The Saint Story
May Nemat Allah as Ma'mar
Leela Stone as Amal
The below content provides context for "The Saint Story"
The Gate: Icons, Statues, and Our Lady of Good Health
Symbolic objects such as rosaries, candles, and statues have been a cornerstone of prayer in the Catholic faith. A crucifix is a tangible reminder of Jesus’s sacrifice on the cross. Churches will often have statues of Mary and other saints, not so they can be worshipped, but so believers can ask them to pray to God on their behalf. Such intercession is a common practice as it allows a person to focus their mind on an aspect of worship, acting as a visual aid.
Our Lady of Good Health, also known as Our Lady of Vailankanni, is one of the more well-known symbols of Catholic faith in the town of Velankanni, Tamil Nadu, India. A basilica stands in Velankanni in memory of the reputed apparitions of Mary. Oral tradition has passed down the story of three Marian apparitions, and the basilica is known as the site for pilgrims from all over India to assemble for multilingual prayers every Christmas. Many churches and shrines exist around the world dedicated to Our Lady, including Our Lady of Good Health Parish Church in Ontario, Canada.
“Rosary, Icons and Statues - Worship in Catholic Church - CCEA - GCSE Religious Studies Revision - CCEA - BBC Bitesize.” BBC News, BBC,
Velankanni Church. “Shrine Miracles.” Velankanni Church,
The Waiting Area: Faith vs. Science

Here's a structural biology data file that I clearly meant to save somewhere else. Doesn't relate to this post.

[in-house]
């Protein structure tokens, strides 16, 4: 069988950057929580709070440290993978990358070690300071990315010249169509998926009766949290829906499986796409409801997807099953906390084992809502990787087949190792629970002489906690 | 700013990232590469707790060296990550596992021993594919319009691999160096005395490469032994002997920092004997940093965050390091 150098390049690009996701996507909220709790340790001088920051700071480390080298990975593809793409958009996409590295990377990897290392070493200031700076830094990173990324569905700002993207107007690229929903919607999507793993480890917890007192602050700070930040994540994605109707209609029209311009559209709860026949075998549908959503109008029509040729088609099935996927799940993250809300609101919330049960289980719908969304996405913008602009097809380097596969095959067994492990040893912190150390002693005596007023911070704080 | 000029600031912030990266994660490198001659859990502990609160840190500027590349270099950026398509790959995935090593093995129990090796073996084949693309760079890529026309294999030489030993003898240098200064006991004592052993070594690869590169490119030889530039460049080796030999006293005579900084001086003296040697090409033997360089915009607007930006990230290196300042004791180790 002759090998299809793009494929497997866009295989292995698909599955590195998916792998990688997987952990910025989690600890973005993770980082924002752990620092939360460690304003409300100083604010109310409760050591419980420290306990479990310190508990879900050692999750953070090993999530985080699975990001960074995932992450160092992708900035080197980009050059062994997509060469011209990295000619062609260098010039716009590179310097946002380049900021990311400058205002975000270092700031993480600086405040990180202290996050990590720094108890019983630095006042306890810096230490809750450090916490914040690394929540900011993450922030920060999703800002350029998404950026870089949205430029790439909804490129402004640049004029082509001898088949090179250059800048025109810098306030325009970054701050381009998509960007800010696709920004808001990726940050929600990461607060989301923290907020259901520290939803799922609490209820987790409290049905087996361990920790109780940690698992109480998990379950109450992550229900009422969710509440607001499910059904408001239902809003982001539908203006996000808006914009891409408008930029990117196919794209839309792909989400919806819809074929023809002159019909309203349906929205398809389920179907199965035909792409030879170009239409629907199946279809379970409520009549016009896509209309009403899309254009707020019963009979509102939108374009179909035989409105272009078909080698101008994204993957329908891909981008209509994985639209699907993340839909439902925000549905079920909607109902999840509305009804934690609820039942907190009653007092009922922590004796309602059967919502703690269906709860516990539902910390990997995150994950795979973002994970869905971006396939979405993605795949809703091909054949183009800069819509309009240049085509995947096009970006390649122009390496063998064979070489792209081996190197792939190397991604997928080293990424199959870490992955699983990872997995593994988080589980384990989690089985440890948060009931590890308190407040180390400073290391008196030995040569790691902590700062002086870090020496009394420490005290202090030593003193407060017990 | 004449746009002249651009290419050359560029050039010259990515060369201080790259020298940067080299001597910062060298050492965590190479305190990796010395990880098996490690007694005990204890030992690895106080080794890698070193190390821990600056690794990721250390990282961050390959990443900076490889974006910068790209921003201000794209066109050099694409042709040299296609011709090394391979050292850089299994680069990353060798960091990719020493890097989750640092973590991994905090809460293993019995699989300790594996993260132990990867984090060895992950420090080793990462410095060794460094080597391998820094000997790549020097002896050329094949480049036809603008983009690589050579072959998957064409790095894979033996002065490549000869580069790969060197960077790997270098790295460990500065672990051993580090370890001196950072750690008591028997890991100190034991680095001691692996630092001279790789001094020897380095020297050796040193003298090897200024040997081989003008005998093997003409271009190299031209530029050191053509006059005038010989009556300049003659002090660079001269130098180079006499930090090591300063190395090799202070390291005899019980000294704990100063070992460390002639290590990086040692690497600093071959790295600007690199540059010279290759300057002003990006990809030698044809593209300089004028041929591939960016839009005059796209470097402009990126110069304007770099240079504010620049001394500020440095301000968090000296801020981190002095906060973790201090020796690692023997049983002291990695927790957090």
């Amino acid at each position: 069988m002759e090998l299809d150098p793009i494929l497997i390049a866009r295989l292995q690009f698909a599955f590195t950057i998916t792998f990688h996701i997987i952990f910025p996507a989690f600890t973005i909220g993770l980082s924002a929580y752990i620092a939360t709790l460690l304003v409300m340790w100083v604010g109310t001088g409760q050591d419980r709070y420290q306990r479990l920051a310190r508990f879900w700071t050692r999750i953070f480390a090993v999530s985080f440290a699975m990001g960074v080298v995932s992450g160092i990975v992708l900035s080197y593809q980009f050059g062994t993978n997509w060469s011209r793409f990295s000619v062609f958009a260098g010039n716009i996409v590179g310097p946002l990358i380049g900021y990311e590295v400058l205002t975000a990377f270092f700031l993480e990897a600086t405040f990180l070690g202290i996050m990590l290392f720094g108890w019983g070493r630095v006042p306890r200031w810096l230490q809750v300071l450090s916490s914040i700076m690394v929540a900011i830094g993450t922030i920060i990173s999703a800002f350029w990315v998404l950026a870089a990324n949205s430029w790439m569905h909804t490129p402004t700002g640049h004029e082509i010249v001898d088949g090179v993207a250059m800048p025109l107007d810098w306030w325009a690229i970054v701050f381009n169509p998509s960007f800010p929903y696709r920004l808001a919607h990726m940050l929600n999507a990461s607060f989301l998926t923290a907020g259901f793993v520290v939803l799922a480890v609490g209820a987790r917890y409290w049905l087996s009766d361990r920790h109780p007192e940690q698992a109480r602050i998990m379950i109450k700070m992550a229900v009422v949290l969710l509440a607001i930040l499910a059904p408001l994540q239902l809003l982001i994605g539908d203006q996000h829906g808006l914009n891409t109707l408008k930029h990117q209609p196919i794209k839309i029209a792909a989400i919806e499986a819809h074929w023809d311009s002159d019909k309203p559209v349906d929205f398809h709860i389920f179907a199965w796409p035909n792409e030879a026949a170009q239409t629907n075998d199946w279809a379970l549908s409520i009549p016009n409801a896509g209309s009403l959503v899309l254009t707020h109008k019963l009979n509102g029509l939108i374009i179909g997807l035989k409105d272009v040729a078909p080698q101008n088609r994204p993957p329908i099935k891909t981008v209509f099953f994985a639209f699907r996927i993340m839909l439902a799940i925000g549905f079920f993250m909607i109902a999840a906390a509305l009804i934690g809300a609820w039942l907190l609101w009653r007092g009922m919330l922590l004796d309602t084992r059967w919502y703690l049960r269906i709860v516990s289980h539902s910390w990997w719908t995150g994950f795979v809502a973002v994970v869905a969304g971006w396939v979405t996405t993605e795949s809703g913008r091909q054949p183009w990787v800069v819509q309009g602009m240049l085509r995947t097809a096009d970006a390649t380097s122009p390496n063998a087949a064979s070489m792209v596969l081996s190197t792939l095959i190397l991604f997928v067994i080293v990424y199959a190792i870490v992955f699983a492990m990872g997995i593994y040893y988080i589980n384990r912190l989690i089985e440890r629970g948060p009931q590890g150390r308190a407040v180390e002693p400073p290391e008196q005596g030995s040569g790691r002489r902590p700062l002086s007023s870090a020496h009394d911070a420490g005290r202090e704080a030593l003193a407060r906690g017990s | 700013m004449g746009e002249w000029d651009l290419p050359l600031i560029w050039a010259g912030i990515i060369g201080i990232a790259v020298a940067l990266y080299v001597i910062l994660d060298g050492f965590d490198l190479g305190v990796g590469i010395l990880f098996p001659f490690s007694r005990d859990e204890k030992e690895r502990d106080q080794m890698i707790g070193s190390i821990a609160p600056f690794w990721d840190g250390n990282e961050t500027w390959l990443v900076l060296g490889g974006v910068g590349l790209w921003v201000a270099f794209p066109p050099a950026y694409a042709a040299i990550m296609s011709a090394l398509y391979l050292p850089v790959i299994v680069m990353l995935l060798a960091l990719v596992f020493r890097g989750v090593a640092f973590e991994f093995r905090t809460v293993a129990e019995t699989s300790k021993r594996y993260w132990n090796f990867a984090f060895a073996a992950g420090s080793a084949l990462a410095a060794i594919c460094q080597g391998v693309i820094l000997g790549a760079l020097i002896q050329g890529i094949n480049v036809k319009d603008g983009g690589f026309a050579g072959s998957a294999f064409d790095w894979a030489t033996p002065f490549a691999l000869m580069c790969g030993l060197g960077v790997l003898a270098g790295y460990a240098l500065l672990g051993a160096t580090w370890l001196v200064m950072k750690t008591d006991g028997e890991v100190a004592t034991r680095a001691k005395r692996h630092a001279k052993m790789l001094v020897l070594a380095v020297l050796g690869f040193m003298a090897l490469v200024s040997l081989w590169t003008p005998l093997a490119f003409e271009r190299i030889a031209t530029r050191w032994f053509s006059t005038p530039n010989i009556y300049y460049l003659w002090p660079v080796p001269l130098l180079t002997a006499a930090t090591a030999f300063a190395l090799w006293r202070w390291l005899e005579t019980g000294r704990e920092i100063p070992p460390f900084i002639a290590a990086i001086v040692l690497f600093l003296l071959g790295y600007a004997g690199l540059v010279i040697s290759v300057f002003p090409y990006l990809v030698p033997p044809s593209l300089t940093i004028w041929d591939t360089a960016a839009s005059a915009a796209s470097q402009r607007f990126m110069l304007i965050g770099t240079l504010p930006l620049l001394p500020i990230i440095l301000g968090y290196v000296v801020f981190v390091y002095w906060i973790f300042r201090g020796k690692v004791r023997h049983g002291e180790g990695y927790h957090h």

The outcomes of science and the beliefs of faith are often perceived as mutually exclusive; one cannot believe in the teachings of science if they believe in the teachings of theology. Both concepts have been in a frank dispute for centuries, vying for the position of the strongest general force that influences humanity and its decisions. In what ways does reason trump faith? In what ways does the capacity to believe in the unknown and the unseen outrival corporeal knowledge and tangible data? Science will analyze the law of gravitational attraction while religion will analyze the laws of moral existence. As Alfred North Whitehead wrote in 1925 “what one side sees, the other misses.”
Yet when considering the two central ways of being, we are required to ask if faith and science are all that different. Isn’t a belief in science still a choice to believe in something? Don’t those who rely on theology have reasons to substantiate their stance? Aren’t the natures of science and faith inherently parallel? Both studies and practices are in a perpetual cycle of growth and development, existing as products of their political and social contexts. Scientists can ascribe to religion and theologists can subscribe to facts. Regardless, faith and science ground us; they enable us to affix our existence to more than just a futile adventure.
Whitehead, Alfred North. “Religion and Science.” The Atlantic, Atlantic Media Company, 1 Aug. 1925,
“Airport Boarding Gates.” Access IS,